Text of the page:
‘Not enough, sweety,’ and he looks at her the way you’d look at something you want to eat, ‘What else you got?’

I can’t get to sleep that night. There’s an extra layer of noise on top of Uhuru’s usual creaks and rattles. A noise that reminds me of an animal being hunted in a forest. I give up and turn on my light and I stare at the dice floating above my head, but it’s too late to do anything. I’d throw it in the waste system, but we’re forced to carry our rubbish with us, all the way to Mars.

 

Day Z

None of us has anything left to lose, apart from Eagle who has now accumulated all our private belongings.

Qwfwf throws the dice. Three. She doesn’t look at Eagle, she doesn’t look at any of us.

Scotty gets a four.

I get a two.

That leaves Eagle. Six again.

I open my hands wide. ‘Got nothing left, Eagle. You took it all.’

He doesn’t even bother to smile, ‘You know the law.’

Law? Did he just use that word? ‘But I haven’t got anything to give you.’

A pause. Then, ‘We’ve got a whole planet.’

‘A planet?’ I don't understand.

‘A planet that’s bigger than the Earth, and all for us. Do you want the poles? The ice caps? They’ll be more valuable than the desert. Unless of course there are minerals in the desert. Which there are bound to be.’

We all sit and stare at him - apart from Qwfwf who stares at her hands as if they don’t belong to her any more.

‘I’ll take the Northern Ice Cap,’ says Scotty, so suddenly I feel a jolt.  

‘You can't do that,’ says Qwfwf, ‘that contravenes the United Nations treaty on outer space, which stops anyone staking claims on planets.’

‘That treaty is behind the times,’ Eagle pauses and his eyes, I notice now, are raptor-like, hooded and sharp, ‘It only forbids nation states to stake claims, not individual persons. In any case, what are you going to do about it? That’s Earth law. And we’re not in Kansas any more, Toto.’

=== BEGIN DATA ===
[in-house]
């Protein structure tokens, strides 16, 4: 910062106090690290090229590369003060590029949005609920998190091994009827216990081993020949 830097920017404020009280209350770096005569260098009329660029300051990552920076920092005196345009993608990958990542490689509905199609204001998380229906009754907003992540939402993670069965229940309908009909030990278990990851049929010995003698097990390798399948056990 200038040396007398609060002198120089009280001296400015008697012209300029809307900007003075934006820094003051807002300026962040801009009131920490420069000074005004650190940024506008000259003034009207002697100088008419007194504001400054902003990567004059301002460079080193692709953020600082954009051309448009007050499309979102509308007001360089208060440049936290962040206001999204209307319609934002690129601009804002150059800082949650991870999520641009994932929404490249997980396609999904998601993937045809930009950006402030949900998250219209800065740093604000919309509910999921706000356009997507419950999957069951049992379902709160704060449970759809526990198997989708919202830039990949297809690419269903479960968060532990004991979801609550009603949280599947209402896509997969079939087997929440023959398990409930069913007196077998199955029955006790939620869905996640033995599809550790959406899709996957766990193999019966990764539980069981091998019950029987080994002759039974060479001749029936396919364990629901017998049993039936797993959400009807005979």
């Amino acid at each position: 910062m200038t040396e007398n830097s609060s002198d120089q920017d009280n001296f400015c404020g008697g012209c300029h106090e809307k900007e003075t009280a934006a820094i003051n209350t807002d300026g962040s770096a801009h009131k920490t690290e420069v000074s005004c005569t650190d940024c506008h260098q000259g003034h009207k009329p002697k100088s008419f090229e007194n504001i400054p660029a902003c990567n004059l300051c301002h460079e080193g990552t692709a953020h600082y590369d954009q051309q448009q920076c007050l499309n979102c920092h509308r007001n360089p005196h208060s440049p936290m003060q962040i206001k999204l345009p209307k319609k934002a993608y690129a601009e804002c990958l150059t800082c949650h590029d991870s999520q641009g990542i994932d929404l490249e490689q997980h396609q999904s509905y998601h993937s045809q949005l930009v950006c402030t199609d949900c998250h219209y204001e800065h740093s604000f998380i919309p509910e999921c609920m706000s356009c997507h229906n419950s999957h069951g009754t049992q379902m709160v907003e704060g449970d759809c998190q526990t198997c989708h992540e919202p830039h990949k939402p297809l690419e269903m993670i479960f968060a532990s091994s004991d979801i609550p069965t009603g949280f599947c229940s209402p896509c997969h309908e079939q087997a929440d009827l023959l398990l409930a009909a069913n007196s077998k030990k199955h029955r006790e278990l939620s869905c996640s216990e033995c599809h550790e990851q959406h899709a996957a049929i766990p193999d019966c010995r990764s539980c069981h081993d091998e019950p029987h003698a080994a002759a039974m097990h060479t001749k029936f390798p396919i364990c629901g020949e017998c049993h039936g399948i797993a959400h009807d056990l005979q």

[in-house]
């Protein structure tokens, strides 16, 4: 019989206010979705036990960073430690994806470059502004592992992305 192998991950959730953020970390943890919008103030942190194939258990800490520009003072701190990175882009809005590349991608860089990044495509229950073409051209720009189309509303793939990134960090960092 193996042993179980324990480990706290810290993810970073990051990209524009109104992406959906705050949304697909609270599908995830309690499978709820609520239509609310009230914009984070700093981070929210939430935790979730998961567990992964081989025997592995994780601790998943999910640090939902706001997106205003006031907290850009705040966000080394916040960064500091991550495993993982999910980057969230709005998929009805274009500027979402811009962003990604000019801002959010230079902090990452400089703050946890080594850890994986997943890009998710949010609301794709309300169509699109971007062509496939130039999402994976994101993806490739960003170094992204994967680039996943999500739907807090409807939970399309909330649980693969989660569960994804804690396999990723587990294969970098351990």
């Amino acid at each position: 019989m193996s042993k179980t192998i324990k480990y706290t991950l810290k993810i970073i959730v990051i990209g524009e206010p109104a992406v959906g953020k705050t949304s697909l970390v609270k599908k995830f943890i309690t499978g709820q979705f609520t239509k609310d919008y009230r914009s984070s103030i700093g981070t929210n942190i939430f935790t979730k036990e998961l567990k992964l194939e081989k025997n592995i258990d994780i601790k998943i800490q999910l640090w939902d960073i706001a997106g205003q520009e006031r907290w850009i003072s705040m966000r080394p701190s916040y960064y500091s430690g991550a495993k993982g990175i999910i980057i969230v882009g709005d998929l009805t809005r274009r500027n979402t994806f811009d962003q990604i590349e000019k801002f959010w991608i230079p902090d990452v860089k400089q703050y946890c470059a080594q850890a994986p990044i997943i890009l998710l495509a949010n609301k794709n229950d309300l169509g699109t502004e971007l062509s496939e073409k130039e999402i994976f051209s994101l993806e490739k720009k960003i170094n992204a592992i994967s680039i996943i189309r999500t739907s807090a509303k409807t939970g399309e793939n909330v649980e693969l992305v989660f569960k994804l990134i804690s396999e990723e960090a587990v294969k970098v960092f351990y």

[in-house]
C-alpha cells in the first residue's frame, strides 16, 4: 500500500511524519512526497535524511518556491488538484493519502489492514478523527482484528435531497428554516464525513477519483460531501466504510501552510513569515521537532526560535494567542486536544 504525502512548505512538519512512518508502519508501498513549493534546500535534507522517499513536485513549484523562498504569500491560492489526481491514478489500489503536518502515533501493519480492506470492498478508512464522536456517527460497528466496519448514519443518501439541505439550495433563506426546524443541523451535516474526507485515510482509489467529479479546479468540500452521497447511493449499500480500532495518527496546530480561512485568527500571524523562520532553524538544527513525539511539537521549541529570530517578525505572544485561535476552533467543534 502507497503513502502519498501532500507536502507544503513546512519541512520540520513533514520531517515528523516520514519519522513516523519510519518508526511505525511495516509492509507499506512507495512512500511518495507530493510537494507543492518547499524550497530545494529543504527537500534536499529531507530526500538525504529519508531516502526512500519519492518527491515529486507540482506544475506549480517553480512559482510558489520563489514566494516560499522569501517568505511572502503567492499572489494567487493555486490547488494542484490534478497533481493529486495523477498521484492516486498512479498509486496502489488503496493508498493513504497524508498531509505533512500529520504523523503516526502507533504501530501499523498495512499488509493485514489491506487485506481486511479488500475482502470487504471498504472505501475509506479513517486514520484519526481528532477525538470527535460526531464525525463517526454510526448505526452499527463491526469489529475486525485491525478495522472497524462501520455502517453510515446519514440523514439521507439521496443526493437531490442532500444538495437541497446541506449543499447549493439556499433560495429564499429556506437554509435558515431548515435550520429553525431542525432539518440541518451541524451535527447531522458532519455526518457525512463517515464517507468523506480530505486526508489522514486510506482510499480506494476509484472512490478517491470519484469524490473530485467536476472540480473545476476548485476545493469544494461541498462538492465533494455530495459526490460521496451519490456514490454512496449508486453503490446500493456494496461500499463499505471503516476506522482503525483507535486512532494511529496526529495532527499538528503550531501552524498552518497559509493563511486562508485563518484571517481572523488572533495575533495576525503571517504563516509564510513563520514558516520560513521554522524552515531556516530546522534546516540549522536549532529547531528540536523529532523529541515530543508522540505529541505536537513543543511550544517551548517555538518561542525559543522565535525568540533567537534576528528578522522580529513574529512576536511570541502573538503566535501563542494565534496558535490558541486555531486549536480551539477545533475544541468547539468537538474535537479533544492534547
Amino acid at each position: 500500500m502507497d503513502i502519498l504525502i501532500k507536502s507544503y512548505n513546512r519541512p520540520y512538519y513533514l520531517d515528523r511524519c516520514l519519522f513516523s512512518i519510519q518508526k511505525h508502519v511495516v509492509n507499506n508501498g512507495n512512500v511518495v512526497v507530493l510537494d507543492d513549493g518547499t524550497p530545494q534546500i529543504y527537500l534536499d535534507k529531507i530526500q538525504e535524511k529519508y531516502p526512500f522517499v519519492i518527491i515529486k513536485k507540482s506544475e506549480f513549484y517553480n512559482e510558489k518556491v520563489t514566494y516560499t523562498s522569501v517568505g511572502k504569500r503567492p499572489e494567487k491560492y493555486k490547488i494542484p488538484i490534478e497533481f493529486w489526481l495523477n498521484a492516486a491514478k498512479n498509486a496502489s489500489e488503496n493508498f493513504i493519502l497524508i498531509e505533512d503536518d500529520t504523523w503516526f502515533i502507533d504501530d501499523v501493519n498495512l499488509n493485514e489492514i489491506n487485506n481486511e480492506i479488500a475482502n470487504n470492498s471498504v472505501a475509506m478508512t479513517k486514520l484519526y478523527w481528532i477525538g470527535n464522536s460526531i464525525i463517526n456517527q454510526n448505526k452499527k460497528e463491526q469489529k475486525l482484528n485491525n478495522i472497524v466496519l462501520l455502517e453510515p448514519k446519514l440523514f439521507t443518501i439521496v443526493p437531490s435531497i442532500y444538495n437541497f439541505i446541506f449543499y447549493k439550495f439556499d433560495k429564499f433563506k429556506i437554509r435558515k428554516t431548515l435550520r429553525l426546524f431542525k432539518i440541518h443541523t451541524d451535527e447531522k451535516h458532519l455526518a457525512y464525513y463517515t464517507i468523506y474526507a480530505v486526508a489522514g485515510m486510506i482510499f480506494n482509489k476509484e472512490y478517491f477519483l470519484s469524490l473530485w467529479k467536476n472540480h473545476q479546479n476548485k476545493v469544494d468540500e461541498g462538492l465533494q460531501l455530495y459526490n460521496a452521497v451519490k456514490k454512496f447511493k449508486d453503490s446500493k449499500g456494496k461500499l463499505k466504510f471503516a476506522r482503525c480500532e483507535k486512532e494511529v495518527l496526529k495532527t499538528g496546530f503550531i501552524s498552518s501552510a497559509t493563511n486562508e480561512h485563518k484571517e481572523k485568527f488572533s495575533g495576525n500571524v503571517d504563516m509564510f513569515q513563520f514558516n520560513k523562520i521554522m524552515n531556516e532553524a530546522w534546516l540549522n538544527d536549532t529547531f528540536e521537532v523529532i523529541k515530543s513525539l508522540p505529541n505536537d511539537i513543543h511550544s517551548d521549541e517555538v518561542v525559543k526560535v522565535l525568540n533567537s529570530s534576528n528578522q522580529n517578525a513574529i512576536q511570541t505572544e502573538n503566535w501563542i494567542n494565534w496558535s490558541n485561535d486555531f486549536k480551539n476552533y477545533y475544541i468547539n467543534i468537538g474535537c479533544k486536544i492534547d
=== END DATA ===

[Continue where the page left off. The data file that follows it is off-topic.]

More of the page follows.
Now he stares at me, ‘What about you, Hotspur?’

Never has my new name felt so inappropriate. ‘I’ll take that mountain – the biggest one,’ I mumble. I try and picture it but I have a feeling I won’t be owning it for very long.

And I’m right. Eagle throws a succession of sixes, and wins from the rest of us the ice caps, the water locked up in them, the mountains, the deserts and all the mineral rights beneath them.

 

Day 1

Eagle is the first to step down onto the red rocky surface, which is only fitting now that he is the owner of the entire planet. The rest of us troop down the steps behind him. The United Nations flag we’ve carried all the way from Earth and never unfurled is left behind in Uhuru.

About the Author

Pippa Goldschmidt
Pippa Goldschmidt is a writer based in Edinburgh. Her recent collection of short stories The Need for Better Regulation of Outer Space explores real, historical and imaginary aspects of science. Her novel The Falling Sky is about an astronomer who thinks she’s found evidence contradicting the Big Bang theory. Pippa is also the co-editor of I Am Because You Are, an anthology of short stories and essays celebrating the hundredth anniversary of general relativity. Her short stories, poetry and non-fiction have been published in a variety of magazines and anthologies, including Gutter, Lablit, New Writing Scotland and the New York Times, and also broadcast on Radio 4.    

For more information on Pippa's work see: pippagoldschmidt.co.uk | Twitter: @goldipipschmidt